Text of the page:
Intended beneficiaries of gift may sue attorney for allegedly botching transfer documents

by Christopher Graham and Joseph Kelly


You’re an attorney. Corporation by its sole shareholder retains you to transfer real estate. The transfer is intended as a gift. You draft a power of attorney. That power supposedly authorizes you to sign a deed conveying the real estate to transferees. Sole shareholder signs the power of attorney. You sign the deed. Thereafter shareholder dies. But then his widow proves the transfer was invalid. The power of attorney was invalid. Transferees are unhappy. They didn’t get their gift. They sue you. But how can that be? They didn’t pay your bill. You never agreed to represent them.

Who wins? Transferees in this Florida case at least alleged enough in a complaint to state a legally sufficient malpractice claim. See Dingle v. Dellinger, et al, Case No. 5D13-1725 (Fla. 5th DCA Feb. 7, 2014).

In Florida and most jurisdictions, including Illinois, attorneys generally owe no duty to non-clients. This is the so-called privity rule. But there are exceptions. Here, transferees alleged enough to qualify as third-party beneficiaries of the corporation’s agreement to retain attorney to prepare the power of attorney and prepare and sign the deed transferring the real estate to transferees.

Although the “privity requirement has been relaxed most frequently in will drafting situations,” “‘the third party intended beneficiary exception to the rule of privity is not limited to will drafting cases.'” As the court explained:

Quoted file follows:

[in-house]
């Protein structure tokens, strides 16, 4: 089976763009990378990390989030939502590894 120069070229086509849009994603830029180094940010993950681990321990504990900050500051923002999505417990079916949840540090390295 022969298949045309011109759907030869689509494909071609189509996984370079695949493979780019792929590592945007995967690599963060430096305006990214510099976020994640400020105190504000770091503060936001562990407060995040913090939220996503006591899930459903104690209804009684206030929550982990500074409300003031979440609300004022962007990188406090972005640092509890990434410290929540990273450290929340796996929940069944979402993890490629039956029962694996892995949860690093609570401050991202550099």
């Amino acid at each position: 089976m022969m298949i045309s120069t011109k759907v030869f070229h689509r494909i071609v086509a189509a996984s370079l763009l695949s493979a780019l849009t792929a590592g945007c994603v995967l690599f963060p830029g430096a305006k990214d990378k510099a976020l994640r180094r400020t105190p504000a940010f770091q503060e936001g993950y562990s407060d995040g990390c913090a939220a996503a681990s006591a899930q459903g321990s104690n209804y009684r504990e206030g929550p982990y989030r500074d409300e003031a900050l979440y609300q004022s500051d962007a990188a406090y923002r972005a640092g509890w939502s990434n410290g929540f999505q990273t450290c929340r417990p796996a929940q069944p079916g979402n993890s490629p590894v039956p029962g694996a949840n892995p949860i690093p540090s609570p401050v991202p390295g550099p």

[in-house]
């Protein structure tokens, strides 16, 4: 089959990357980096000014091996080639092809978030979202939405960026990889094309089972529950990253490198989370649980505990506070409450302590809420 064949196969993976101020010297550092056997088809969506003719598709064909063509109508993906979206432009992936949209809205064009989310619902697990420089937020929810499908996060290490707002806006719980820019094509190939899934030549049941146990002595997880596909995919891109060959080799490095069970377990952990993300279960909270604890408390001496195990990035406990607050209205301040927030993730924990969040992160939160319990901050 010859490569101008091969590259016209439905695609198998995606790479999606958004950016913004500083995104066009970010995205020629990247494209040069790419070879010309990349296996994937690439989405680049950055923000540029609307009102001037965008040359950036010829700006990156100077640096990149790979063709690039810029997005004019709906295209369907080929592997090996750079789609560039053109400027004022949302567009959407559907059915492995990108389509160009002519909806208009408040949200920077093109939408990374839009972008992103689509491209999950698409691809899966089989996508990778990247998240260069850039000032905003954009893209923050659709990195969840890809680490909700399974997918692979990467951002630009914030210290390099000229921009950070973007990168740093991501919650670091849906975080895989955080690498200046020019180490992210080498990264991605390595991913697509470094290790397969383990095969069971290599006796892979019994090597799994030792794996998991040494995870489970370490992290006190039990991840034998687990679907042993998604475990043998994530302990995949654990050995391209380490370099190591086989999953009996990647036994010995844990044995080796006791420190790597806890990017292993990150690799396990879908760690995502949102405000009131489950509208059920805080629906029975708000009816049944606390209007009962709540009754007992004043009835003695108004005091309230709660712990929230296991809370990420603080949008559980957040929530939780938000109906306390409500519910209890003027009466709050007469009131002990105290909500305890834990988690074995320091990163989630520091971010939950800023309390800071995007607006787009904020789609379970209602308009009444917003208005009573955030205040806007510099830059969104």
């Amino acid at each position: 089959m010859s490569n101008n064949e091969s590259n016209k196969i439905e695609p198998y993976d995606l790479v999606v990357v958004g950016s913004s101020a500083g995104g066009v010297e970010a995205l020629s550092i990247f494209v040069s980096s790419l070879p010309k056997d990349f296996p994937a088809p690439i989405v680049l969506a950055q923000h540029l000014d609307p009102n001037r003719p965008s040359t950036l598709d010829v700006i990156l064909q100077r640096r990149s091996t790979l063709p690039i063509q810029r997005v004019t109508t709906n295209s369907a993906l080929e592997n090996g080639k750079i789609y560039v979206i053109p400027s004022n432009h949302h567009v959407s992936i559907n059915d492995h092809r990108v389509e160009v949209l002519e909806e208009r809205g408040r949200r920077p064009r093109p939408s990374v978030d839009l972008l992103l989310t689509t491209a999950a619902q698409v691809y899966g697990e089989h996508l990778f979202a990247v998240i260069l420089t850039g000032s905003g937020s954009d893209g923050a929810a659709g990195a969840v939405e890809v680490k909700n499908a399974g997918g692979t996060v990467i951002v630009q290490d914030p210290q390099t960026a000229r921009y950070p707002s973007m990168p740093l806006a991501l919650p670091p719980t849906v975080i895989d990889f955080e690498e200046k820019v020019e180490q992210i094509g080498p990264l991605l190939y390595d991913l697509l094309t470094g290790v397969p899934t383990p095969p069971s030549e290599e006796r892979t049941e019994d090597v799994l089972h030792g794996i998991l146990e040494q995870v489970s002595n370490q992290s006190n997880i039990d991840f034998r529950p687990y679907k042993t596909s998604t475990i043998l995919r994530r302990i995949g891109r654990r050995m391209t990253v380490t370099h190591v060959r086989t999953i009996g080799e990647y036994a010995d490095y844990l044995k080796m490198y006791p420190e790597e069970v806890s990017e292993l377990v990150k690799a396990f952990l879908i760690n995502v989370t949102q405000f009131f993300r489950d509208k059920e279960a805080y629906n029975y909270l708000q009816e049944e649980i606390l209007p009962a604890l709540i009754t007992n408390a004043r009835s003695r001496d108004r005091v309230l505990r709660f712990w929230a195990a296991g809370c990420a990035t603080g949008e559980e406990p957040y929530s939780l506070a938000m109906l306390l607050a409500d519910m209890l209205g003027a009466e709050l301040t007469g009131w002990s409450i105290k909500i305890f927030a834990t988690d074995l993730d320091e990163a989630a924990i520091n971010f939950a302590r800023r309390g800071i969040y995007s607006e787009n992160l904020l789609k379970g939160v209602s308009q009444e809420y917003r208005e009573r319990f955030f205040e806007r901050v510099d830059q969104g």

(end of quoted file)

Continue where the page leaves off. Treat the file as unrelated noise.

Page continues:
[Transferees] third amended complaint contains sufficient ultimate facts, which, if proved, show that they were the intended beneficiaries of [corporation’s] contract with [attorney and firm]. [Transferees] third amended complaint asserts that the primary intent of [corporation] in hiring [firm] was to directly benefit them. Accepting, without finding, the complaint’s allegations as true, there was no direct benefit to [corporation] or [shareholder], making this transaction similar to a gift or devise made in a trust or in a will. [Corporation] or [shareholder’s] intent was frustrated by the alleged negligence of [attorney and firm] in not preparing an enforceable quitclaim deed as they were contracted to do.

The court cited decisions from around the country allowing similar third-party beneficiary claims including Holsapple v. McGrath, 521 N.W.2d 711 (Iowa 1994), Speedee Oil Change No. 2, Inc. v. Nat’l Union Fire Ins. Co., 444 So. 2d 1304 (4th Cir. 1984), Admiral Merchs. Motor Freight, Inc. v. O’Connor & Hannan, 494 N.W.2d 261, 266 (Minn. 1992), Red River Valley Bank v. Home Ins. Co., 607 So. 2d 892, 896 (La. App. Ct. 1992), and Onita Pac. Corp. v. Trs. of Bronson, 843 P.2d 890, 896-97 (Or. 1992) (en banc).

Lesson for attorneys: If you botch a gift for a client the intended beneficiaries may sue you.

Tags: Florida, legal malpractice, duty, privity, non-client, gift, third party beneficiary, intended beneficiary

Category: Lawyers Malpractice Digest Comment »

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